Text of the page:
Congregations go through seasons. Sometimes, something unique happens while waiting for spring.
I thought those parables about scattering seed, planting vineyards, and chasing sheep were as out of date and ancient as my childhood. I grew up in the country picking strawberries every summer for my dad. My uncles farmed corn, beans, and watermelon. I could run the baler as well as any of my cousins.
But I left that a long time ago. And when I entered the ministry, I somehow got the impression that these agricultural metaphors Jesus used just weren’t relevant anymore. In modern times we need new images—business, technology, science. I was wrong, though.
Some of those fundamentals of good farming are still important to planting or restarting a church.
We are an urban church of micro-congregations. Our church simply couldn’t continue its numerical decline and financial erosion. We were showing signs of new life in the youth who were attending. In fact, our church’s presence in the neighborhood for over 70 years was a testament to its commitment to ministry. But comparing our small congregation, sitting on the edge of downtown Dayton, financially, demographically, or missionally to other suburban and rural churches was poisonous. Our hopes and dreams were not living up to our reality. So we decided to name this season for what it was: winter.
Jesus said in John 12:24, “Unless a kernel of wheat falls to the ground and dies, it remains only a single seed. But if it dies, it produces many seeds.” We had to stop. Our land needed to rest. The cold and snow needed to do their job. We needed time to grieve our losses and to celebrate the harvests of the past so that we could anticipate a new season of life. We needed time to consider a new future guided by the wisdom of the Holy Spirit. We took three months to step back, close the church doors, and plan about the coming spring.
As our small group of leaders worked through the training materials so we could lay out our vision for the future, we committed ourselves to doing the next good thing. Whatever that good thing might be, we were prophetically challenged by Micah 6:8. Our call to our church, neighborhood, and world would be shaped by doing justice, loving mercy, and walking humbly with God.
Our concept is a collective of congregations under one umbrella—a network consisting of the restarted congregation with church plants for more affinity groups. We want The Grace Collective to be a laboratory for congregational expressions and not stop doing the next good thing even if an expression doesn’t “succeed” or last forever.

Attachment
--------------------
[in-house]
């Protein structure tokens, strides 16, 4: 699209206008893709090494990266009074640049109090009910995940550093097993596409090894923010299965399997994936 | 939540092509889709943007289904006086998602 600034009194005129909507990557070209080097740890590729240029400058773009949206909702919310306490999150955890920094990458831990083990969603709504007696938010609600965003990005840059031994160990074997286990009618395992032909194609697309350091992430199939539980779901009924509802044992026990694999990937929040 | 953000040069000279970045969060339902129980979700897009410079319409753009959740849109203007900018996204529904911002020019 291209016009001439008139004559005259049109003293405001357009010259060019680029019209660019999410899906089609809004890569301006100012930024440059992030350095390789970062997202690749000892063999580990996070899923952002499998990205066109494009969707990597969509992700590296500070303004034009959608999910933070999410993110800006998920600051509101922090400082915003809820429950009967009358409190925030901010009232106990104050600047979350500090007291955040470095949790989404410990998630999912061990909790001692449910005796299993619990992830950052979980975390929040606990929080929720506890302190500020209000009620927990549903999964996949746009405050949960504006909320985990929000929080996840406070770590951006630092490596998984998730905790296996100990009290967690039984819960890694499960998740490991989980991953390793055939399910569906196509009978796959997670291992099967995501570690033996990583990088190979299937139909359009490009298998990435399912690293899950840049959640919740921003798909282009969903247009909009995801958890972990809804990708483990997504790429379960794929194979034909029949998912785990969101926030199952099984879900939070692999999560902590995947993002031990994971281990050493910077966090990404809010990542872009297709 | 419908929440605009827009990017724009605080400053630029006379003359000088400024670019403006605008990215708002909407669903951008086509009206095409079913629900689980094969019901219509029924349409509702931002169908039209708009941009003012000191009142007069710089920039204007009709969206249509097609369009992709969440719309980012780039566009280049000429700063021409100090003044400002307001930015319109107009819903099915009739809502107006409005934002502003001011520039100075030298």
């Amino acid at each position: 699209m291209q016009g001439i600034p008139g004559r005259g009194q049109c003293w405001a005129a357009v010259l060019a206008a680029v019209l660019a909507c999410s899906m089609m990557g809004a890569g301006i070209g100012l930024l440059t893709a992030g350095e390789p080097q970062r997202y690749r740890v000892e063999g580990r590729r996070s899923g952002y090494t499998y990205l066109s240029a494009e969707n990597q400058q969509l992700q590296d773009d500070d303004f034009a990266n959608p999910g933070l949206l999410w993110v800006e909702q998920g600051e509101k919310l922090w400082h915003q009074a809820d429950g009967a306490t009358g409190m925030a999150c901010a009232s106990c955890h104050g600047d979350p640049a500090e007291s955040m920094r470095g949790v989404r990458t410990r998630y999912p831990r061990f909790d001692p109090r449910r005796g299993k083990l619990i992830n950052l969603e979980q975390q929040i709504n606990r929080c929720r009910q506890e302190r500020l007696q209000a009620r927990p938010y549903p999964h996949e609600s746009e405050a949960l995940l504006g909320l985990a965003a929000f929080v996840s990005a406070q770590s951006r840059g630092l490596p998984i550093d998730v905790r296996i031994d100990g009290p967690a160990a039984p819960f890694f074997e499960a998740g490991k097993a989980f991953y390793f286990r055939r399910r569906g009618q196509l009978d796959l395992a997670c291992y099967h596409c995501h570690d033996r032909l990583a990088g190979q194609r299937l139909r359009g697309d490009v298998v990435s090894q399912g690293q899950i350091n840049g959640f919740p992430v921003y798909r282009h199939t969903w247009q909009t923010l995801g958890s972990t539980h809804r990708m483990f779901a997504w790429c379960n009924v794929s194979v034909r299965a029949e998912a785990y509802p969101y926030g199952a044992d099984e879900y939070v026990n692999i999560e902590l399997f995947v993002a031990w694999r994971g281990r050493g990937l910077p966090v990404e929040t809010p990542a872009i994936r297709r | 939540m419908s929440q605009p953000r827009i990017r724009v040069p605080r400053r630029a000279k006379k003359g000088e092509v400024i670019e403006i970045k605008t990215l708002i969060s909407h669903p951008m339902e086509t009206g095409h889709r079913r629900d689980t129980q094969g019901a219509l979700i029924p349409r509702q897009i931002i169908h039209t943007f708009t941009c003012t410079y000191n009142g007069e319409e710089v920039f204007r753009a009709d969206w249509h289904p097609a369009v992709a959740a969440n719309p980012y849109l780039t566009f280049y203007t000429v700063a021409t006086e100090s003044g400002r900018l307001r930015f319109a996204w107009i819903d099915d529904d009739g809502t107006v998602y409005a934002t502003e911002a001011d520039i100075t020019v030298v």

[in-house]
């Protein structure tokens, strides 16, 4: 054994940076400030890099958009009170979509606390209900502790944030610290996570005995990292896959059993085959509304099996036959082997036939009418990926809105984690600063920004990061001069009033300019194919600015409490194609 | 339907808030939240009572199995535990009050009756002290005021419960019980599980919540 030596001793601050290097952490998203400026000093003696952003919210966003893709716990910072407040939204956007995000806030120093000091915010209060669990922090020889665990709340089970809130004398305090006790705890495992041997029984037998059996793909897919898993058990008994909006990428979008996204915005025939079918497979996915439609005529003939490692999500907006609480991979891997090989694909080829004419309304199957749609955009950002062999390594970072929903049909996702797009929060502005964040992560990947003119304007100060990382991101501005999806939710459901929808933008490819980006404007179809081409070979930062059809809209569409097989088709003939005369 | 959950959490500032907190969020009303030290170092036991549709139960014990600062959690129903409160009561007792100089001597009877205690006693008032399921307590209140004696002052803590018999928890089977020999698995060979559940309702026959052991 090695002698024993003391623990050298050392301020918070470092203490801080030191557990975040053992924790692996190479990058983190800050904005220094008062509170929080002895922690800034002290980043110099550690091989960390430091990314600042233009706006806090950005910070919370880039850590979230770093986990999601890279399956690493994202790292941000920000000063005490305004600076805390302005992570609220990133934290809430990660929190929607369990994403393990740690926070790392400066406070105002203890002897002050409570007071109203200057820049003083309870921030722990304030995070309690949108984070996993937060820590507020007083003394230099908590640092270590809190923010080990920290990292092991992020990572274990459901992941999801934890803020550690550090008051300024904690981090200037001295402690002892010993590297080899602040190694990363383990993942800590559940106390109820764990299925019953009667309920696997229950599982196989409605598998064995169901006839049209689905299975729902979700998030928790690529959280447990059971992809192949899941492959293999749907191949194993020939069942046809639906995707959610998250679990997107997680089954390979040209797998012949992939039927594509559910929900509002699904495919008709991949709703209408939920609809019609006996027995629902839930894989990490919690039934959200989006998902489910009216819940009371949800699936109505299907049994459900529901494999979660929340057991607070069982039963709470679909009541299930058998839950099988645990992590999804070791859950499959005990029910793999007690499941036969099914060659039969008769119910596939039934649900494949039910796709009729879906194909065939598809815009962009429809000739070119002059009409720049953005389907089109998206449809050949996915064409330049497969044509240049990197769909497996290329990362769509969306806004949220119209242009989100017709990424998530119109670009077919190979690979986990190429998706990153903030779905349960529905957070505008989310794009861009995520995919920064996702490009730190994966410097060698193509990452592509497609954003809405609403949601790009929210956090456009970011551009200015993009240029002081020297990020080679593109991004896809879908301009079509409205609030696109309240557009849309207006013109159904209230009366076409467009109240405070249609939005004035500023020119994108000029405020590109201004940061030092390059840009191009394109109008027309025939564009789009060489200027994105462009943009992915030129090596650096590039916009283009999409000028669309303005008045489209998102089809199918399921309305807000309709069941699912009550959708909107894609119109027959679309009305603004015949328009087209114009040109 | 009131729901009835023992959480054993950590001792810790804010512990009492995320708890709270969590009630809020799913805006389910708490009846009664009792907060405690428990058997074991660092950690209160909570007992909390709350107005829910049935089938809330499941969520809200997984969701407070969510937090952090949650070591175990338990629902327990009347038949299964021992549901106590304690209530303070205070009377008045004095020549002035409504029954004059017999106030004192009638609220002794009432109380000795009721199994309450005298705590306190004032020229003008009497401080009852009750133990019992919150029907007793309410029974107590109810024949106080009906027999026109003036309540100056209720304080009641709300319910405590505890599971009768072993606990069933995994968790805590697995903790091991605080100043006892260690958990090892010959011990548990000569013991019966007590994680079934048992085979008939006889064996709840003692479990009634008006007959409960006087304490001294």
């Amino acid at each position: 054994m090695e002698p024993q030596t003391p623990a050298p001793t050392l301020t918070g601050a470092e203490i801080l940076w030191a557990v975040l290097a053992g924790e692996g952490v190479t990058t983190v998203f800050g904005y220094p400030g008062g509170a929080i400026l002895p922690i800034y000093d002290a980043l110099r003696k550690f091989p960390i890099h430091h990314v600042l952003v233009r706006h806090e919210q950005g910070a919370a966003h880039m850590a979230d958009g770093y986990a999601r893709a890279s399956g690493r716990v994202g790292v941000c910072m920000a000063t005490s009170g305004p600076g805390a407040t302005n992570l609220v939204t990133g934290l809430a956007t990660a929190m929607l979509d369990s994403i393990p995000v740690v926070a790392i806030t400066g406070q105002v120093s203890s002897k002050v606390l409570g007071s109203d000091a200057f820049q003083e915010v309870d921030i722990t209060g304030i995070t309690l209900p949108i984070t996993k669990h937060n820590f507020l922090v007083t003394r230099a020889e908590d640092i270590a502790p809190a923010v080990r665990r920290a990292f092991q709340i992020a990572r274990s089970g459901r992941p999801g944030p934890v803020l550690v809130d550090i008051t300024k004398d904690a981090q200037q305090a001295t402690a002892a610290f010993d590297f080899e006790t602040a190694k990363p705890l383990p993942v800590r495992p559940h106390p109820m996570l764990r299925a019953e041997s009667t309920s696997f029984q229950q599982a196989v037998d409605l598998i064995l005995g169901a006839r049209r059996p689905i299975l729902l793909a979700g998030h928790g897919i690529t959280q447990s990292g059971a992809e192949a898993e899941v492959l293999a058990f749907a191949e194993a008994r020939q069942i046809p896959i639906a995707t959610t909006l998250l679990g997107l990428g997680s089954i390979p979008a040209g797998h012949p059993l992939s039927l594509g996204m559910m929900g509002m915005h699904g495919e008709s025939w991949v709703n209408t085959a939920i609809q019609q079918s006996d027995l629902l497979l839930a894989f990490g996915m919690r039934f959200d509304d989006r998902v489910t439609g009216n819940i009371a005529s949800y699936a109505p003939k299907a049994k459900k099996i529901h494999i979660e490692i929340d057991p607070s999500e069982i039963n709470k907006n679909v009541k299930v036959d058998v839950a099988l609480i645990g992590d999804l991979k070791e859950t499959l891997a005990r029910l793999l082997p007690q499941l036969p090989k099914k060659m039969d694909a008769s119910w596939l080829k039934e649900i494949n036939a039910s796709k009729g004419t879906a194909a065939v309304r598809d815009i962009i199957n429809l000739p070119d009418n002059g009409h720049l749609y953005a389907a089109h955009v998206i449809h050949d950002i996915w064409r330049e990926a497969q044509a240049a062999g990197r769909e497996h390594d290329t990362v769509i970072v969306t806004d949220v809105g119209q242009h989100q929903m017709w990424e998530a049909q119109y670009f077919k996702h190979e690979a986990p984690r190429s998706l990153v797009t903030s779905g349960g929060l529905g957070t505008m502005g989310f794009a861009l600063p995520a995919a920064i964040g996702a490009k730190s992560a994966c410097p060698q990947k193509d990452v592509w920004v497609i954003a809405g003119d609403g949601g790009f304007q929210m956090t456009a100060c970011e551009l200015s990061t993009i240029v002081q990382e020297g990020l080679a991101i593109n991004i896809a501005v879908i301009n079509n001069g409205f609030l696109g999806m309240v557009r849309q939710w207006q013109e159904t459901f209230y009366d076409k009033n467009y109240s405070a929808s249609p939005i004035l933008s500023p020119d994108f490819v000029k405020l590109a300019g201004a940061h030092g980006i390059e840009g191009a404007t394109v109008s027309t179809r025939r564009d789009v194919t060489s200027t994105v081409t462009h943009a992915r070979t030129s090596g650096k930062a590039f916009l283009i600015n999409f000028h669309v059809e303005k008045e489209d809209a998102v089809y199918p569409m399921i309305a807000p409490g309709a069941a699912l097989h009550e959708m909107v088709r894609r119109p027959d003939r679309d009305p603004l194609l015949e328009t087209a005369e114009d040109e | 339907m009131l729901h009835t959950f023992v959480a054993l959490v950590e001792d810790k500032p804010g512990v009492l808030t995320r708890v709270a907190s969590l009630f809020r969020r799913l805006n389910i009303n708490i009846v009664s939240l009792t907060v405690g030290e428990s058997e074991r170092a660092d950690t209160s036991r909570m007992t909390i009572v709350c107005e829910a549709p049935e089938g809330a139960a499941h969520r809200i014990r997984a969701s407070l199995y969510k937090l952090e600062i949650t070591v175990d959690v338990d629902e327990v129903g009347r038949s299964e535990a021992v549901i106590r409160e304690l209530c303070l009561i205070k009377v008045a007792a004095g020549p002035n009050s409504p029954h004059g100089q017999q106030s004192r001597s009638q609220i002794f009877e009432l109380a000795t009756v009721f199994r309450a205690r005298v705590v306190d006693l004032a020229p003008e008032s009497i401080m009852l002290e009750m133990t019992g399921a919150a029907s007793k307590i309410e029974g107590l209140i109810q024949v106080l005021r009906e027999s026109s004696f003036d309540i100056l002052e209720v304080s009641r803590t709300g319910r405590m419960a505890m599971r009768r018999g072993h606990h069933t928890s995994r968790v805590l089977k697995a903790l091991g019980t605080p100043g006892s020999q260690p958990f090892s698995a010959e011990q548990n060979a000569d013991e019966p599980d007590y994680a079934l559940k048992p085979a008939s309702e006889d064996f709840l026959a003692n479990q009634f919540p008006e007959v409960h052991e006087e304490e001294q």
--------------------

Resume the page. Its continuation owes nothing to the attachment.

The first step was to diversify our leadership group so they could reach a broader range of people. We started several congregations. Pastor Adrien Nkundimana joined us to begin work toward the Philadelphia Church of the Nazarene, a Central and West African congregation. We partnered with another church on our district to plant a “Reentry” group for former incarcerated individuals as they make the transition to life in the local community. Matthew’s Closet has served over 1,000 people in fewer than three years, because we have let it do what it was created to do—provide free clothing to folks in Dayton.
We strive to be a community where folks from various backgrounds and experiences may worship and fellowship together. We reduced our programming to fit our current resources and our current community.
The fact is seasons change. Neighborhoods change. Plans change. Congregations should be equipped with the wisdom and knowledge to celebrate and recognize them as opportunities for both planting and harvest. The Holy Spirit empowers people with courage and freedom to love and worship together because of our differences, to bear good fruit in season, and to embrace the grace each season of life gives.
Julia Roat-Abla is the lead pastor at The Grace Collective, a church of micro-congregations in the heart of Dayton, Ohio.
Please note: All facts, figures, and titles were accurate to the best of our knowledge at the time of original publication but may have since changed.